Kaeuper, Medieval Chivalry
Annotation author: Wiedmaier, Helen
Book author: Kaeuper, Richard

Richard Kaeuper, Medieval Chivalry (Cambridge Medieval Textbooks), Cambridge 2016

The nature of chivalry has often been a subject of debates. Until the cultural turn, many researchers assumed that the noble fighters such as knights acted according to a special, chivalric code connected to principles of honour and Christianity. In contrast, more recent studies postulate that there was a significant difference between the ideal chivalrous behaviour described in medieval sources and the often violent reality of a warrior’s life. This distinction is also the topic of Kaeuper’s first section of the book: which aspects of chivalric life were the authors’ creations and which aspects had a connection to the everyday life of actual people? Kaeuper points out that the ideals and ideas of chivalry were very important to people in the Middle Ages and that understanding this importance is the first step to understand chivalry itself.

Kaeuper goes on to offer a distinguished definition of the word chivalry itself and points out that it is in fact a contemporary term. The author then focuses on the values behind the cluster of general chivalric principles and practices such as piety and honour. He uses examples that are easy to follow and give a good insight into these chivalric motives and how they are reflected in the sources.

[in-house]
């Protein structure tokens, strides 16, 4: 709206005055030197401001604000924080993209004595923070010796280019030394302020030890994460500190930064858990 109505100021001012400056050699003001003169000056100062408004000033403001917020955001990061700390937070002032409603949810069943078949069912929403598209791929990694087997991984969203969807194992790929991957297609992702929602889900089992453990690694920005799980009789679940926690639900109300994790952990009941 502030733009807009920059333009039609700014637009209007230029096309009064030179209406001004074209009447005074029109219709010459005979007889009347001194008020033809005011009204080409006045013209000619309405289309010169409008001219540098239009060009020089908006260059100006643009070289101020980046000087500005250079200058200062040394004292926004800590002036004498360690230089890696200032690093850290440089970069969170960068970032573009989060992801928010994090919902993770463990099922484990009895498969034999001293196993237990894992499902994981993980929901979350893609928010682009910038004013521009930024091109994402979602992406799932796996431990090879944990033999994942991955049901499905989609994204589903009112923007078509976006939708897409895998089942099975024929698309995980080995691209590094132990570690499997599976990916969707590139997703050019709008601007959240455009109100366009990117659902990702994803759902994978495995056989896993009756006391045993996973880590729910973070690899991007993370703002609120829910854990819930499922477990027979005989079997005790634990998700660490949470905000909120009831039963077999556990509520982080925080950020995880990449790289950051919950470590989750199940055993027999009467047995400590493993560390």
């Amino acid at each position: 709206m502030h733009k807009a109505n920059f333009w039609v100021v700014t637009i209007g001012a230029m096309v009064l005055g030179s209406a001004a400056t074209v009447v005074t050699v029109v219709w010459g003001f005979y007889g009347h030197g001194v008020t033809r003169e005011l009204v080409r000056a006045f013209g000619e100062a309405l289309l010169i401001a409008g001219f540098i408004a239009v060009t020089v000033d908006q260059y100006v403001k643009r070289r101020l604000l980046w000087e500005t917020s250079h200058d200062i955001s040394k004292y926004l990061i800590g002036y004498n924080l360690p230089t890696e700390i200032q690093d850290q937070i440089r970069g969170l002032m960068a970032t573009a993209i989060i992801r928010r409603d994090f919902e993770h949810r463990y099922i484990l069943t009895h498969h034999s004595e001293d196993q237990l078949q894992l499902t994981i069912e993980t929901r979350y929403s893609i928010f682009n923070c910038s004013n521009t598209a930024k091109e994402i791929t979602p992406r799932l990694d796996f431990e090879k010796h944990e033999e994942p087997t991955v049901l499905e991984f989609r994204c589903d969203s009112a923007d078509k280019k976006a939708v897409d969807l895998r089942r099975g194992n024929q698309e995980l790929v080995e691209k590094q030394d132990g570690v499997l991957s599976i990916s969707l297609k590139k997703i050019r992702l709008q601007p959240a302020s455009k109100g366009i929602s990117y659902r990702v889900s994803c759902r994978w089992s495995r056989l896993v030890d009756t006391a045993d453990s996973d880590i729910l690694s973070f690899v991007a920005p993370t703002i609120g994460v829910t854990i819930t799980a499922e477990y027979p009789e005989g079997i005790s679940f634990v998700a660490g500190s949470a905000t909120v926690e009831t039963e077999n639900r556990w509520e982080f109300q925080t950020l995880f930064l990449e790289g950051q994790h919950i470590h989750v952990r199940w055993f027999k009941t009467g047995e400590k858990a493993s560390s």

Kaeuper correctly states that chivalry was not static through the times but changed. Consequently, he points out three phases of chivalry:  the first phase started in the mid-eleventh century, the second during the thirteenth century and the last one covered the fourteenth and fifteenth centuries. However, Kaeuper also explains that these are only preliminary models that are not set in stone. Special attention should be paid to the third phase: while many scholars postulated that chivalry declined in late medieval times, Kaeuper argues that the art of chivalric fighting can be observed even in the sixteenth century. Therefore, chivalry did not end in the High Middle Ages but changed in order to remain compatible with an equally changed society.

After that important determination and a short overview of the practice of violence, Kaeuper offers insights into the topic of knights in actual battles. War was common and fighting was very different from the way it was described in books. Chivalric ideals such as honour could even stand in the way of winning a battle. Besides their role in times of conflict, there were also connections between chivalry and institutions such as kingship or the Church. The book ends with a chapter on emotions connected to chivalry: while there are many books about knights and love, it is fascinating to read about the other emotions also depicted in the sources such as fear or thirst for vengeance. All were connected to the concept of honour, which can also be seen as a frame for the whole book.

In conclusion, the book gives a very helpful overview of the nature of chivalry in the Middle Ages, its change throughout the centuries and its connection to people, institutions, conflicts and – maybe most importantly – the image we receive today of all those elements in the sources. The book gives a broad overview but focuses mostly on England and, in case of the Hundred Years’  War, on the involved countries. Maybe it could have been an informative supplement to consider other regions in greater detail. On the other hand, there is the risk of becoming too vague. Therefore, Kaeuper’s focus is understandable and works very well in the book.